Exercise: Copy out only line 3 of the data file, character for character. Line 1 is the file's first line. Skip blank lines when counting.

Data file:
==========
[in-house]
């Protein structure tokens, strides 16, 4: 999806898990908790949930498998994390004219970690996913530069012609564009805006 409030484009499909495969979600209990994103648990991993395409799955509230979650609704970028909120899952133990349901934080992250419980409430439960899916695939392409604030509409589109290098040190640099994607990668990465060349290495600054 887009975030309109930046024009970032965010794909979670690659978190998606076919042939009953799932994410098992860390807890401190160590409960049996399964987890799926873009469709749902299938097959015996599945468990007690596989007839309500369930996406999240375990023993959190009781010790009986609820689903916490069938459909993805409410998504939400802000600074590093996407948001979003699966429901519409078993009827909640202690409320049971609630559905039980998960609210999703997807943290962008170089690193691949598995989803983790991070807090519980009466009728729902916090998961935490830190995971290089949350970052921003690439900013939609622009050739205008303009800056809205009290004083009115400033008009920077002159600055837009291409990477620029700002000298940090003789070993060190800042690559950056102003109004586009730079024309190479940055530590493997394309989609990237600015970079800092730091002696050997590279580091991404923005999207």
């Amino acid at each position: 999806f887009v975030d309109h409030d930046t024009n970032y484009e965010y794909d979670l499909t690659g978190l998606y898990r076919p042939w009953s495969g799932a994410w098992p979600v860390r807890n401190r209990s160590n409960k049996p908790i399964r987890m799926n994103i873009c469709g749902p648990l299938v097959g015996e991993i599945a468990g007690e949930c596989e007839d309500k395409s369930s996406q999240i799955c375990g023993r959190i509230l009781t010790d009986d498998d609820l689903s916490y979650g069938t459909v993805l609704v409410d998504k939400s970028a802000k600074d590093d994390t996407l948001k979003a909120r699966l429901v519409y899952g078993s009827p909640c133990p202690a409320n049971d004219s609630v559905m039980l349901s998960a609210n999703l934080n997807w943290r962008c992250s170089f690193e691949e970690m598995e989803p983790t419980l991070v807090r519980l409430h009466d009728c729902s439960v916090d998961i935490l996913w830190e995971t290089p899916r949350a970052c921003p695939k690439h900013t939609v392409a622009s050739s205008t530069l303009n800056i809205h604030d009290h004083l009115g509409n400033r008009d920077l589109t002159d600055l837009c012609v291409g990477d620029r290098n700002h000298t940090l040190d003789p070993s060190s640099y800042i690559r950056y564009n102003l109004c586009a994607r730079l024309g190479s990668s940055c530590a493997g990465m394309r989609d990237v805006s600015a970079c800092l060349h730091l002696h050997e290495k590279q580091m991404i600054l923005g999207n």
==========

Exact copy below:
């Amino acid at each position: 999806f887009v975030d309109h409030d930046t024009n970032y484009e965010y794909d979670l499909t690659g978190l998606y898990r076919p042939w009953s495969g799932a994410w098992p979600v860390r807890n401190r209990s160590n409960k049996p908790i399964r987890m799926n994103i873009c469709g749902p648990l299938v097959g015996e991993i599945a468990g007690e949930c596989e007839d309500k395409s369930s996406q999240i799955c375990g023993r959190i509230l009781t010790d009986d498998d609820l689903s916490y979650g069938t459909v993805l609704v409410d998504k939400s970028a802000k600074d590093d994390t996407l948001k979003a909120r699966l429901v519409y899952g078993s009827p909640c133990p202690a409320n049971d004219s609630v559905m039980l349901s998960a609210n999703l934080n997807w943290r962008c992250s170089f690193e691949e970690m598995e989803p983790t419980l991070v807090r519980l409430h009466d009728c729902s439960v916090d998961i935490l996913w830190e995971t290089p899916r949350a970052c921003p695939k690439h900013t939609v392409a622009s050739s205008t530069l303009n800056i809205h604030d009290h004083l009115g509409n400033r008009d920077l589109t002159d600055l837009c012609v291409g990477d620029r290098n700002h000298t940090l040190d003789p070993s060190s640099y800042i690559r950056y564009n102003l109004c586009a994607r730079l024309g190479s990668s940055c530590a493997g990465m394309r989609d990237v805006s600015a970079c800092l060349h730091l002696h050997e290495k590279q580091m991404i600054l923005g999207n």